- Placental location can be determined with ultrasound. The concern is usually placenta previa, which is when the placenta partially or completely covers the cervix. This necessitates a cesarean and can be life-threatening to the motherchild if normal labour is allowed to progress. As the cervix opens, the placenta detaches and can cause severe vaginal bleeding. If the placenta is only low-lying (close to but not covering the cervix) then it might migrate away and not pose any problem. Placenta previa is uncommon and is associated with scars in the uterus (mostly from a previous cesarean, abortion, or removal or uterine fibroids), a large placenta (such as with multiples), or an abnormally shaped uterus. It is almost always diagnosed before the end of the pregnancy.
- Ultrasound can pick up multiple babies and watch for problems such as twin-to-twin transfusion.
- Too much or too little amniotic fluid can be detected on ultrasound. Either condition can negatively affect the baby.
- 3-D ultrasound is better at picking up smaller defects than 2-D ultrasound and, when done for medical purposes, can be done quicker than 2-D (thus lowering exposure) as it takes more images at once, which can later be dissected on the computer to get the needed images. “It took a mean time of 1.1 minutes to obtain the 3D volumes…With the standard 2D technique, the structural surveys were done in a mean time of 13.9 minutes”.
What could interfere with ultrasound?
Maternal obesity can make it difficult to get a clear image, especially with 3-D imaging or if it is very early in the pregnancy. If it is very early then a transvaginal scan may be performed instead of an abdominal ultrasound. The technician may have to turn up the intensity of the ultrasound in order to get through layers of fat on an obese mother.
Low amniotic fluid can make it difficult to get a clear image as well. Doubling your water intake for a few days before the ultrasound can ensure that the amniotic fluid levels are at a good level to get a clear image (most pregnant mothers need to drink more water than they currently are anyways).
When are ultrasounds performed?
- A first ultrasound is sometimes done early in the pregnancy to confirm the pregnancy and estimate gestational age. Ultrasound can pick up the gestational sac as early as 4.5 weeks, the yolk sac from about 5 weeks, and the embryo from around 5.5 weeks.
- If the mother opts for prenatal testing for congenital defects (called the triple or quad screen), then an ultrasound will be performed between 11 and 13 weeks. 5% of women who do this test will receive a false positive for Down syndrome. This means that for 1 out of 20 women who get this screening test, the ultrasound will show a high risk of having a baby with Down syndrome when, in fact, the baby does not have it. Around 90% of couples expecting a child diagnosed with Down syndrome prenatally will choose to end the pregnancy so accuracy is extremely important. A positive screening result is usually followed with amniocentesis (after 15 weeks) which is 98-99% accurate; however, it comes with a 1 in 200 risk of miscarriage. If you know that you would choose to continue the pregnancy if you received a positive result, then you may not want to risk it.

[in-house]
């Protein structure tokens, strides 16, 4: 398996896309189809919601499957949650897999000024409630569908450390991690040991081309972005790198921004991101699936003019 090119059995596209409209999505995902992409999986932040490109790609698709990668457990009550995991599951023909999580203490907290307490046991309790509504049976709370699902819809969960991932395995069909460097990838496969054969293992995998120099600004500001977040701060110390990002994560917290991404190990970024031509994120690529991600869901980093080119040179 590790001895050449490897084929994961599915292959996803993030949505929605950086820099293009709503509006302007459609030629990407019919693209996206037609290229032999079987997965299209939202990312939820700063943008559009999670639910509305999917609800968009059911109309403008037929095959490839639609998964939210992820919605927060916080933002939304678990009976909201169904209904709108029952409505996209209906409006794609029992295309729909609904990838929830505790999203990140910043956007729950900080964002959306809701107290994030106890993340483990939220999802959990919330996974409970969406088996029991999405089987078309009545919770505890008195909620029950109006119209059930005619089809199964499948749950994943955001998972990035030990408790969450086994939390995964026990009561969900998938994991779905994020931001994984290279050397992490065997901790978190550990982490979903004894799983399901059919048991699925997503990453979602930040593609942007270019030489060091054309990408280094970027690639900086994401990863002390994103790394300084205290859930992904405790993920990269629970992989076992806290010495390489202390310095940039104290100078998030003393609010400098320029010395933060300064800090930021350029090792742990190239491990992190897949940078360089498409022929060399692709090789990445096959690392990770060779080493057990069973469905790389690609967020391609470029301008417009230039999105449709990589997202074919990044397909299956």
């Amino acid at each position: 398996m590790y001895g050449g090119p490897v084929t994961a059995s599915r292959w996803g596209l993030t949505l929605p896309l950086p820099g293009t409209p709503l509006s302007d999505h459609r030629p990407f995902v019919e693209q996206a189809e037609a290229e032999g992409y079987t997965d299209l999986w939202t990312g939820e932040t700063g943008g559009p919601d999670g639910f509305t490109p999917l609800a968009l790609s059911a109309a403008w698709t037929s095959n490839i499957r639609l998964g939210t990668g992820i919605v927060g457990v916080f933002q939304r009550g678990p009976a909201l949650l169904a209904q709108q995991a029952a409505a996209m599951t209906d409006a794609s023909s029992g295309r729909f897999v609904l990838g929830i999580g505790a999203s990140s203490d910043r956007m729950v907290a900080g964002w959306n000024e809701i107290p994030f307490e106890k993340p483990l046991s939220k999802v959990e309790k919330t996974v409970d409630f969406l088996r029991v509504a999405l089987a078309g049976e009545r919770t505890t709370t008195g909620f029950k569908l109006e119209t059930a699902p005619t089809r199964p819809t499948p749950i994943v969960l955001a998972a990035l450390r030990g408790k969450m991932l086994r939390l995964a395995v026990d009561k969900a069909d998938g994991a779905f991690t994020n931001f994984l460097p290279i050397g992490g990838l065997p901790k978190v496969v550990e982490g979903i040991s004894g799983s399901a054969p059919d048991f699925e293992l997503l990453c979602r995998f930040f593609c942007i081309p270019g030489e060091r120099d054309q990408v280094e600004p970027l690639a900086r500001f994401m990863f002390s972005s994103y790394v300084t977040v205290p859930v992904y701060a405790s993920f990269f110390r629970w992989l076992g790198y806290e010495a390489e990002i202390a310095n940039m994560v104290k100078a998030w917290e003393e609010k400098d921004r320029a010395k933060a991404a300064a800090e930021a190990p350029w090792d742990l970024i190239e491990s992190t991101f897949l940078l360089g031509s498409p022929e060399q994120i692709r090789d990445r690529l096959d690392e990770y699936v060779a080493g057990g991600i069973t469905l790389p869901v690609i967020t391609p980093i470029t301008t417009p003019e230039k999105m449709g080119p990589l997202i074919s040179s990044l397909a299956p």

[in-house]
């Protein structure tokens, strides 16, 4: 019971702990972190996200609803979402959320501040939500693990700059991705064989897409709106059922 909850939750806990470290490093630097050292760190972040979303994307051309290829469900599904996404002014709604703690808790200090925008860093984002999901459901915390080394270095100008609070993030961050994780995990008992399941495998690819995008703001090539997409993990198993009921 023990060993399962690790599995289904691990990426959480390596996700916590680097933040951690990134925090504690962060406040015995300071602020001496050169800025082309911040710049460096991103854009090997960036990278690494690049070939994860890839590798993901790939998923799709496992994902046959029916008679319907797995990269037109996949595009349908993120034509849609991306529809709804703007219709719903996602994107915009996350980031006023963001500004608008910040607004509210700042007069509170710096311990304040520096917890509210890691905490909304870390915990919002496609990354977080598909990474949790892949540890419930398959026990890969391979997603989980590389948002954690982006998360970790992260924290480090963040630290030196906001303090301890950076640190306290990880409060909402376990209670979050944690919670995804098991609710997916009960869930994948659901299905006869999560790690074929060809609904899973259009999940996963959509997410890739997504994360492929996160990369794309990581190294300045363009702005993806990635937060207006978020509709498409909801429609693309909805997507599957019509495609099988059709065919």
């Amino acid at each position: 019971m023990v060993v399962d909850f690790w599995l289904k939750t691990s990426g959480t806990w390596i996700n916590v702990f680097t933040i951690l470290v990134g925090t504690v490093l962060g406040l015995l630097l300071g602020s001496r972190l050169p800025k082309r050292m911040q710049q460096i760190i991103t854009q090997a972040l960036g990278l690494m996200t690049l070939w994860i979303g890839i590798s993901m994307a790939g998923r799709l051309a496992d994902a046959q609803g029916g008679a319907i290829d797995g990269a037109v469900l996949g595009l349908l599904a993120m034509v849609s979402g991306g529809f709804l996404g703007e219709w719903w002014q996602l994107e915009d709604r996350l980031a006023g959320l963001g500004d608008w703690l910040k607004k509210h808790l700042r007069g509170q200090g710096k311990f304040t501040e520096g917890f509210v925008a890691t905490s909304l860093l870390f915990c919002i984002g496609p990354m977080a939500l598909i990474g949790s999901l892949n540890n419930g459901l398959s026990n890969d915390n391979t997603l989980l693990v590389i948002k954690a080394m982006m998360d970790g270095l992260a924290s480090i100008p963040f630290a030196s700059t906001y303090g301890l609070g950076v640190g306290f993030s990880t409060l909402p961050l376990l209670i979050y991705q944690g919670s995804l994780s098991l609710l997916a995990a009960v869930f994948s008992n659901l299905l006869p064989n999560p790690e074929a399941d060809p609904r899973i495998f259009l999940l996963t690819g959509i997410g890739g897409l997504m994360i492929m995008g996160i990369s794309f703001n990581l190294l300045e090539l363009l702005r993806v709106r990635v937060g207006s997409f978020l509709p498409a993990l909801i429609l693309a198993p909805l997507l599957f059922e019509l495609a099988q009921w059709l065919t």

- A second trimester scan is done between 18 and 20 weeks. This is the most commonly performed scan. This is mostly to check for congenital malformations, multiple pregnancies, placental position, and fetal growth. If the parent(s) would like to know the gender and the baby cooperates, then it can often be detected at this ultrasound.
- A scan may be done towards the very end of the pregnancy to check the baby’s positioning if there are concerns about a transverse or breech lie, assess fetal growth, and verify placental position.
- Parent(s) may choose to get a 3-D or 4-D ultrasound as a “keepsake”. Most of the time they must pay out-of-pocket for these as they are not prescribed by a doctor. Some places offer a series of up to 6 ultrasounds over the course of the pregnancy.
- A scan may be done at any time if there are concerns about the baby or the pregnancy. This may be indicated by premature spontaneous rupture of membranes (amniotic sac breaking before 37 weeks gestation), unexplained vaginal bleeding, abnormal (increased or decreased) fetal movements, or some other circumstances.
Is it safe?
The short answer is that we don’t know. Low birth weights, speech and hearing problems, brain damage, and left-handedness (thought to sometimes be an indicator of brain damage) have been reported by small studies but have not been confirmed by larger studies. Some abnormalities have been observed in studies using animals, but this hasn’t been seen in studies with humans. I can’t word it better than I see here, so I will just cut and paste what is written.